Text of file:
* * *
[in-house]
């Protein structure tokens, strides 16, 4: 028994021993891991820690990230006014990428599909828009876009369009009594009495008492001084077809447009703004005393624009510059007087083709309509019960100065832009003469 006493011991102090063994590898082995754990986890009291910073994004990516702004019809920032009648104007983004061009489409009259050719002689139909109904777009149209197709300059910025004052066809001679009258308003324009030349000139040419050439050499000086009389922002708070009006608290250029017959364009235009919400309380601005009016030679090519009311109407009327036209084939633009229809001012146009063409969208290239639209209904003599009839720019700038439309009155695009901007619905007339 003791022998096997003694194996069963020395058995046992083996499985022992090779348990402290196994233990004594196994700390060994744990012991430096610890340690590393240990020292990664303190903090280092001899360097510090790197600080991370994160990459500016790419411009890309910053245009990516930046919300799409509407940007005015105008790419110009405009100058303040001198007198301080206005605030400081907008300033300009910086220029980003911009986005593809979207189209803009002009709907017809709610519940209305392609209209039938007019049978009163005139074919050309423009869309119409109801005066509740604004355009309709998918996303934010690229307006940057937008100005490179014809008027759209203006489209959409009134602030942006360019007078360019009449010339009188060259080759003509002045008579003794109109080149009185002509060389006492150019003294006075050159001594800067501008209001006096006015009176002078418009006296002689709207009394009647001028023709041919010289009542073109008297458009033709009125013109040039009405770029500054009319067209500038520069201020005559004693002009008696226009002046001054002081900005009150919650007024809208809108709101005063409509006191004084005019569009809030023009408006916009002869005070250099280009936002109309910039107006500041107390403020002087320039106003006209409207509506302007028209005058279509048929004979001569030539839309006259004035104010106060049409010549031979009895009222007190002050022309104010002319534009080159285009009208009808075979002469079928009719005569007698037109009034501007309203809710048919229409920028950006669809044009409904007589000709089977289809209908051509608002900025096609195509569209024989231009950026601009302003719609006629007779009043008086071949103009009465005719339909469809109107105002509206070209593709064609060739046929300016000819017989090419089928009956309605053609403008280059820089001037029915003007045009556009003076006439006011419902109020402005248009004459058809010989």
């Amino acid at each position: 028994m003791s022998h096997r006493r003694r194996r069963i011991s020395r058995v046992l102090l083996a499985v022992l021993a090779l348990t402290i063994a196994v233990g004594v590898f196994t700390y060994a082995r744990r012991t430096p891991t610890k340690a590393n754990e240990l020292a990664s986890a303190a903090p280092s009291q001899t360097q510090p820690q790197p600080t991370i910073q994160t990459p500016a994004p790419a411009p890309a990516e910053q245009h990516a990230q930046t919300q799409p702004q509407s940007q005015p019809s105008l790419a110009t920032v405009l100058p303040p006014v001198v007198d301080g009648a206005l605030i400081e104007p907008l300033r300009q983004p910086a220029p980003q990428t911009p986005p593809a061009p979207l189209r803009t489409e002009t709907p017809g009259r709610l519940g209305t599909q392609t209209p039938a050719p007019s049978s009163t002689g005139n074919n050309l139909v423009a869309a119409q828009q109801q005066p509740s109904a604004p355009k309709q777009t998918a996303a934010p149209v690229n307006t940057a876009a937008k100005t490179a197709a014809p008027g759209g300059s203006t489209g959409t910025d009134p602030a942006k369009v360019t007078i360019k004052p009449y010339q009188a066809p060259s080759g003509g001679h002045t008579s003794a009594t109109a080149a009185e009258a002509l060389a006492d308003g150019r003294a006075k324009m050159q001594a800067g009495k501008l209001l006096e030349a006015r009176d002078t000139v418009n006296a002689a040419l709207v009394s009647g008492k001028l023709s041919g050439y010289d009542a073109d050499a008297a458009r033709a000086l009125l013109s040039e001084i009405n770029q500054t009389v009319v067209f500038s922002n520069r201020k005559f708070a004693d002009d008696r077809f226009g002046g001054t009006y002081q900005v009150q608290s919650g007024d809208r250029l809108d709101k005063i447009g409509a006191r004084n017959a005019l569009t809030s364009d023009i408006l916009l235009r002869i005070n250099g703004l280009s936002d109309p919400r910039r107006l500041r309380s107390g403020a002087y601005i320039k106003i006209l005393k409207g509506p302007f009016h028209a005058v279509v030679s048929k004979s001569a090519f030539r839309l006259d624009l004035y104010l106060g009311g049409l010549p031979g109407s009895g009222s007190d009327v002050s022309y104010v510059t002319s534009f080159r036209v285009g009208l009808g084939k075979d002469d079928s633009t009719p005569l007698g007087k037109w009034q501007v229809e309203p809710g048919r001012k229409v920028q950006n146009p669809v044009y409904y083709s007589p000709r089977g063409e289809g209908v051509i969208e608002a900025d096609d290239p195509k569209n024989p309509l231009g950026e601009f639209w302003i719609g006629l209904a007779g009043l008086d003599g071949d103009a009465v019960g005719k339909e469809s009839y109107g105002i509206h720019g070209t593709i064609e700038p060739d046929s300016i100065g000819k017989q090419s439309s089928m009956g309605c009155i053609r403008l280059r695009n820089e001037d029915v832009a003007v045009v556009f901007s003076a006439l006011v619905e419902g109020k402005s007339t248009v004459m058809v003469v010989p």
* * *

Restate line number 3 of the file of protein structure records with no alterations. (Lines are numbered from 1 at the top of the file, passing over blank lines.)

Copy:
């Amino acid at each position: 028994m003791s022998h096997r006493r003694r194996r069963i011991s020395r058995v046992l102090l083996a499985v022992l021993a090779l348990t402290i063994a196994v233990g004594v590898f196994t700390y060994a082995r744990r012991t430096p891991t610890k340690a590393n754990e240990l020292a990664s986890a303190a903090p280092s009291q001899t360097q510090p820690q790197p600080t991370i910073q994160t990459p500016a994004p790419a411009p890309a990516e910053q245009h990516a990230q930046t919300q799409p702004q509407s940007q005015p019809s105008l790419a110009t920032v405009l100058p303040p006014v001198v007198d301080g009648a206005l605030i400081e104007p907008l300033r300009q983004p910086a220029p980003q990428t911009p986005p593809a061009p979207l189209r803009t489409e002009t709907p017809g009259r709610l519940g209305t599909q392609t209209p039938a050719p007019s049978s009163t002689g005139n074919n050309l139909v423009a869309a119409q828009q109801q005066p509740s109904a604004p355009k309709q777009t998918a996303a934010p149209v690229n307006t940057a876009a937008k100005t490179a197709a014809p008027g759209g300059s203006t489209g959409t910025d009134p602030a942006k369009v360019t007078i360019k004052p009449y010339q009188a066809p060259s080759g003509g001679h002045t008579s003794a009594t109109a080149a009185e009258a002509l060389a006492d308003g150019r003294a006075k324009m050159q001594a800067g009495k501008l209001l006096e030349a006015r009176d002078t000139v418009n006296a002689a040419l709207v009394s009647g008492k001028l023709s041919g050439y010289d009542a073109d050499a008297a458009r033709a000086l009125l013109s040039e001084i009405n770029q500054t009389v009319v067209f500038s922002n520069r201020k005559f708070a004693d002009d008696r077809f226009g002046g001054t009006y002081q900005v009150q608290s919650g007024d809208r250029l809108d709101k005063i447009g409509a006191r004084n017959a005019l569009t809030s364009d023009i408006l916009l235009r002869i005070n250099g703004l280009s936002d109309p919400r910039r107006l500041r309380s107390g403020a002087y601005i320039k106003i006209l005393k409207g509506p302007f009016h028209a005058v279509v030679s048929k004979s001569a090519f030539r839309l006259d624009l004035y104010l106060g009311g049409l010549p031979g109407s009895g009222s007190d009327v002050s022309y104010v510059t002319s534009f080159r036209v285009g009208l009808g084939k075979d002469d079928s633009t009719p005569l007698g007087k037109w009034q501007v229809e309203p809710g048919r001012k229409v920028q950006n146009p669809v044009y409904y083709s007589p000709r089977g063409e289809g209908v051509i969208e608002a900025d096609d290239p195509k569209n024989p309509l231009g950026e601009f639209w302003i719609g006629l209904a007779g009043l008086d003599g071949d103009a009465v019960g005719k339909e469809s009839y109107g105002i509206h720019g070209t593709i064609e700038p060739d046929s300016i100065g000819k017989q090419s439309s089928m009956g309605c009155i053609r403008l280059r695009n820089e001037d029915v832009a003007v045009v556009f901007s003076a006439l006011v619905e419902g109020k402005s007339t248009v004459m058809v003469v010989p």